It’s not possible to determine the exact reasons for this without asking Buffett or the investment managers directly. But in my opinion, this is a clear defensive move by BH in anticipation of the impact of the massive inflationary rampage on the economy by the Creature from Jekyll Island (more on this in the next segment).
Firstly, the “sogo shosha” are very diversified businesses. They deal in almost every aspect of the Japanese economy. Buffett is not a big fan of diversification as a primary investment strategy, saying that diversification evens out the upside as much as it does the downside. You are effectively settling for average, and as we know BH is anything but average.
Secondly, in general these companies have been around for a very long time. Buffett understands that generally speaking, the longer a company lasts, the longer it lasts. This is the Lindy Effect. These companies have been through rough economic cycles before and survived them, so chances are that they will survive this one as well.
The Oracle of Omaha Takes On The Creature from Jekyll Island
The Creature from Jekyll Island goes by many names. The Central Bank. The Federal Reserve. The moniker ‘Creature from Jekyll Island’ comes from the classic anti-fed literature from G. Edward Griffin that goes by the same name. According to the book, the Federal Reserve was born in 1910 during a clandestine meeting of politicians and financiers on the sandy beaches of Jekyll Island, Georgia.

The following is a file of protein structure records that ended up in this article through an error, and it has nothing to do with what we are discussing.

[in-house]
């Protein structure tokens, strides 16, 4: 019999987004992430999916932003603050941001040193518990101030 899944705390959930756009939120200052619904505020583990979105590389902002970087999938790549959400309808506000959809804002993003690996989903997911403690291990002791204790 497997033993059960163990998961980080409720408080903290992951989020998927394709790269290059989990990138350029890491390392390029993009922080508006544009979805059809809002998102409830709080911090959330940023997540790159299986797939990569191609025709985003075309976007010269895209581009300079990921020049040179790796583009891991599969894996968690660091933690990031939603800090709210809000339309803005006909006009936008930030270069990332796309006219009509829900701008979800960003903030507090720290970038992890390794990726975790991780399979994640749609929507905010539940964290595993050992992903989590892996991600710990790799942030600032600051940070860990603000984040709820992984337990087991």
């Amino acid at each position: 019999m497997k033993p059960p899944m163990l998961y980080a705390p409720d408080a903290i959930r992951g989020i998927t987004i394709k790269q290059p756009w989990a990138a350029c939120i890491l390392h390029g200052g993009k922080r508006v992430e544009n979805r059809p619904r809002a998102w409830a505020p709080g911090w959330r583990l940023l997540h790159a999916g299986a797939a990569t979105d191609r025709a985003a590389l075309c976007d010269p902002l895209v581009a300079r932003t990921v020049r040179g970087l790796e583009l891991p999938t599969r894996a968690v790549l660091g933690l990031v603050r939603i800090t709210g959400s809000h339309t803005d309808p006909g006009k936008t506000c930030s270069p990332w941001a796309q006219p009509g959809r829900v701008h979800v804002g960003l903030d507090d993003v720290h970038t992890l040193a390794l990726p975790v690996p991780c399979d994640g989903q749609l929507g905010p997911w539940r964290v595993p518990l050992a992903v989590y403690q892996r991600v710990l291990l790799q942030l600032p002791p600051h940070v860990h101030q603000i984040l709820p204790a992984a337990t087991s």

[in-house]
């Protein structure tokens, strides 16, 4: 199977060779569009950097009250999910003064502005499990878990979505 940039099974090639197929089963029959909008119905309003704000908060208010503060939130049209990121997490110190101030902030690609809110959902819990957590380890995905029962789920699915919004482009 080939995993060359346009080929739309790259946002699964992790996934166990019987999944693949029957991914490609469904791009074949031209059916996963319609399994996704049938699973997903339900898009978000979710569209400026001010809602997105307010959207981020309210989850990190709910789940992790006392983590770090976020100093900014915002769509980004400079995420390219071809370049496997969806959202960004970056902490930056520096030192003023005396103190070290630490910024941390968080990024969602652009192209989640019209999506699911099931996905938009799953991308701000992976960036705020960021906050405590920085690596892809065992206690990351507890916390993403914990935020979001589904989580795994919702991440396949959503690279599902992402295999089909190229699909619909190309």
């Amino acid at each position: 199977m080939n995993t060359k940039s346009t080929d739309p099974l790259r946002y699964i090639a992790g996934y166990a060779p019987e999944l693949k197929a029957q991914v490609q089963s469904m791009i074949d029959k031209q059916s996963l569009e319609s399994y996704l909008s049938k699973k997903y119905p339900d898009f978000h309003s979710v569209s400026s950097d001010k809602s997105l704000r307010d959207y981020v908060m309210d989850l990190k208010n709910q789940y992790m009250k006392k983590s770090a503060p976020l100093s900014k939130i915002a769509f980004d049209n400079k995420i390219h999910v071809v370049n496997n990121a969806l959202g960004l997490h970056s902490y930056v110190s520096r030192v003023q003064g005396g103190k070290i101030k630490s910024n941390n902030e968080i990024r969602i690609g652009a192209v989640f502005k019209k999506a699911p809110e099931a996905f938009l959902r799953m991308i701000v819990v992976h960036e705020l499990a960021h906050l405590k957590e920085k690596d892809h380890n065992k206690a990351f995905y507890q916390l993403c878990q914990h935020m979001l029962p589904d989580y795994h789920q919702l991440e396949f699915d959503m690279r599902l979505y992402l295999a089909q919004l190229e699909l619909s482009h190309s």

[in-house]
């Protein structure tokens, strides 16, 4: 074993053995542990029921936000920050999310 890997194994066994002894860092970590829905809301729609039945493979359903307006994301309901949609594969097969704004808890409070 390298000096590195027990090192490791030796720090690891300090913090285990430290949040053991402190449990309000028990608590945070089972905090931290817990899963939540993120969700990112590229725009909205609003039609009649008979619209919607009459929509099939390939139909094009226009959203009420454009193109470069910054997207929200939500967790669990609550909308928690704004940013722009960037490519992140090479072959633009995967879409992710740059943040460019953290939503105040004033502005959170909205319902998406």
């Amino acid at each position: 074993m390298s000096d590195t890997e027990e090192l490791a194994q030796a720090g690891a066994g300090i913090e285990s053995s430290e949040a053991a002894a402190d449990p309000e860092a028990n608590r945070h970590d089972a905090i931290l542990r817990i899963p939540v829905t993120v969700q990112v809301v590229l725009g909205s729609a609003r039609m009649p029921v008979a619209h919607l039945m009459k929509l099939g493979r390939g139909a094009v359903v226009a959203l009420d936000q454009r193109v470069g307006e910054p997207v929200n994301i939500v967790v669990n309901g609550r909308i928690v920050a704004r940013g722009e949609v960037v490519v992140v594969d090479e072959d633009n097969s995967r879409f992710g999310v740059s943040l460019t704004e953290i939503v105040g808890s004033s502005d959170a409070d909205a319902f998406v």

In short, the Federal Reserve is the entity behind the monetary policy of the US, which is a mechanism that controls the money supply, and indirectly — the inflation rate.
Buffett has actively spoken out in the past against inflationary practices and pumping the economy with the steroid of artificial fiat money. He has likened inflation to a “gigantic corporate tape worm”, turning bad businesses into fat beasts that constantly suck up investment and funds without paying out any dividends.
For the real estate investor, inflation has two main implications.
Firstly, it contributes to the asset price appearing higher and potentially untethers it from the intrinsic value of the asset. An extreme case of this would be a real estate ‘bubble’.
Second, it reduces the real cost of the debt you hold against your assets.
So some investors could argue that inflation is good for them. It raises the price of their assets while making their debt cheaper. What’s not to like?
In truth, moderate levels of inflation is normal and expected in a healthy economy. But when the Creature from Jekyll Island gets a bit too enthusiastic (like it is now) and starts pumping trillions into the economy, it can have repercussions that worries even the Oracle of Omaha.
Inflation is the common theme that runs behind two of BH’s latest, somewhat controversial investment decisions. Purchasing Barrick Gold and sogo shosha shares are consistent as a defensive strategy for an investor that could be expecting higher levels of inflation in the near future.
But we should remember not to take anybody’s word as gospel, even Buffett’s. The Oracle of Omaha, after all, is also a simple 90 year-old man who loves drinking Cherry Coke at the end of the day.
Happy birthday, Warren.